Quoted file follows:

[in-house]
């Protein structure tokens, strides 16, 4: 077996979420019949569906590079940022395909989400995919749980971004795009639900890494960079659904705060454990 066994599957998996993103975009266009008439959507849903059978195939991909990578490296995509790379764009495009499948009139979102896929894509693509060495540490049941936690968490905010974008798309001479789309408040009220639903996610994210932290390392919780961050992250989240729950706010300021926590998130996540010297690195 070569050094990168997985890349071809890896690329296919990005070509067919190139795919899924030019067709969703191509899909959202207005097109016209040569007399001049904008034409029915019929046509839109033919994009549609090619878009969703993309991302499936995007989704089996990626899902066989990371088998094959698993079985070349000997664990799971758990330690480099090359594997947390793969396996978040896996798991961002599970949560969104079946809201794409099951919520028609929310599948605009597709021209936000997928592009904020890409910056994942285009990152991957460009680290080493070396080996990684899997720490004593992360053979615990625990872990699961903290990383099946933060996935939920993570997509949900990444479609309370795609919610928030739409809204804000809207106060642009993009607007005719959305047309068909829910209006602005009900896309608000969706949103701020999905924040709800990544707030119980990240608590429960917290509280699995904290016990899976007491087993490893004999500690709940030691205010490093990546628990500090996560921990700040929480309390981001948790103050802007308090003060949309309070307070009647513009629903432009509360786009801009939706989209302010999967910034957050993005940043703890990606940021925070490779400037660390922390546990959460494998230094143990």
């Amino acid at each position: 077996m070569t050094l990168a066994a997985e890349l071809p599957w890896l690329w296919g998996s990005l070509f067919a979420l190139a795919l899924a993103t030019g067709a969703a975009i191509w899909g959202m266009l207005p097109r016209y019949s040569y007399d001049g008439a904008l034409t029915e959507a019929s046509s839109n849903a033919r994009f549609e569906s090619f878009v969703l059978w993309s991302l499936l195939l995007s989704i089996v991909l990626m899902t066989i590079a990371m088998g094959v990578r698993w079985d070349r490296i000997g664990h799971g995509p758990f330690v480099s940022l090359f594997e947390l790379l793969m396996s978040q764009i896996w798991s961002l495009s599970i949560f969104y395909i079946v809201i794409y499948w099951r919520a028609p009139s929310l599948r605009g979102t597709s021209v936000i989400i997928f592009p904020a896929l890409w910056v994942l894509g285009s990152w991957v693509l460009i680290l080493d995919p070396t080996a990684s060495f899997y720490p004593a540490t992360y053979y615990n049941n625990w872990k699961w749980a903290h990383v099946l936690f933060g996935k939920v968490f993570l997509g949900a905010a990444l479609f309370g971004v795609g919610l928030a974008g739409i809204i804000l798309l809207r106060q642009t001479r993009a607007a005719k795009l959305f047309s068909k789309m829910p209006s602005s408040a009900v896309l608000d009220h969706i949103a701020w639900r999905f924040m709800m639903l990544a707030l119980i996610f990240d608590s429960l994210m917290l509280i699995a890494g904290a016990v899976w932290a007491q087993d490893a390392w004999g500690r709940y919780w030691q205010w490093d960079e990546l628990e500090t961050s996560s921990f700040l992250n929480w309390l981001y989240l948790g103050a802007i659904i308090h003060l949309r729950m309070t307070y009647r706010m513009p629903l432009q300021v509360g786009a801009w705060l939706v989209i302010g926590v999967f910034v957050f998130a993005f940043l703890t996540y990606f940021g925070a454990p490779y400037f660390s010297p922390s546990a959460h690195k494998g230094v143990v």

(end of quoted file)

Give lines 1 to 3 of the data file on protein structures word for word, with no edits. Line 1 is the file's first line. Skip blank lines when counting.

[in-house]
């Protein structure tokens, strides 16, 4: 077996979420019949569906590079940022395909989400995919749980971004795009639900890494960079659904705060454990 066994599957998996993103975009266009008439959507849903059978195939991909990578490296995509790379764009495009499948009139979102896929894509693509060495540490049941936690968490905010974008798309001479789309408040009220639903996610994210932290390392919780961050992250989240729950706010300021926590998130996540010297690195 070569050094990168997985890349071809890896690329296919990005070509067919190139795919899924030019067709969703191509899909959202207005097109016209040569007399001049904008034409029915019929046509839109033919994009549609090619878009969703993309991302499936995007989704089996990626899902066989990371088998094959698993079985070349000997664990799971758990330690480099090359594997947390793969396996978040896996798991961002599970949560969104079946809201794409099951919520028609929310599948605009597709021209936000997928592009904020890409910056994942285009990152991957460009680290080493070396080996990684899997720490004593992360053979615990625990872990699961903290990383099946933060996935939920993570997509949900990444479609309370795609919610928030739409809204804000809207106060642009993009607007005719959305047309068909829910209006602005009900896309608000969706949103701020999905924040709800990544707030119980990240608590429960917290509280699995904290016990899976007491087993490893004999500690709940030691205010490093990546628990500090996560921990700040929480309390981001948790103050802007308090003060949309309070307070009647513009629903432009509360786009801009939706989209302010999967910034957050993005940043703890990606940021925070490779400037660390922390546990959460494998230094143990």
């Amino acid at each position: 077996m070569t050094l990168a066994a997985e890349l071809p599957w890896l690329w296919g998996s990005l070509f067919a979420l190139a795919l899924a993103t030019g067709a969703a975009i191509w899909g959202m266009l207005p097109r016209y019949s040569y007399d001049g008439a904008l034409t029915e959507a019929s046509s839109n849903a033919r994009f549609e569906s090619f878009v969703l059978w993309s991302l499936l195939l995007s989704i089996v991909l990626m899902t066989i590079a990371m088998g094959v990578r698993w079985d070349r490296i000997g664990h799971g995509p758990f330690v480099s940022l090359f594997e947390l790379l793969m396996s978040q764009i896996w798991s961002l495009s599970i949560f969104y395909i079946v809201i794409y499948w099951r919520a028609p009139s929310l599948r605009g979102t597709s021209v936000i989400i997928f592009p904020a896929l890409w910056v994942l894509g285009s990152w991957v693509l460009i680290l080493d995919p070396t080996a990684s060495f899997y720490p004593a540490t992360y053979y615990n049941n625990w872990k699961w749980a903290h990383v099946l936690f933060g996935k939920v968490f993570l997509g949900a905010a990444l479609f309370g971004v795609g919610l928030a974008g739409i809204i804000l798309l809207r106060q642009t001479r993009a607007a005719k795009l959305f047309s068909k789309m829910p209006s602005s408040a009900v896309l608000d009220h969706i949103a701020w639900r999905f924040m709800m639903l990544a707030l119980i996610f990240d608590s429960l994210m917290l509280i699995a890494g904290a016990v899976w932290a007491q087993d490893a390392w004999g500690r709940y919780w030691q205010w490093d960079e990546l628990e500090t961050s996560s921990f700040l992250n929480w309390l981001y989240l948790g103050a802007i659904i308090h003060l949309r729950m309070t307070y009647r706010m513009p629903l432009q300021v509360g786009a801009w705060l939706v989209i302010g926590v999967f910034v957050f998130a993005f940043l703890t996540y990606f940021g925070a454990p490779y400037f660390s010297p922390s546990a959460h690195k494998g230094v143990v």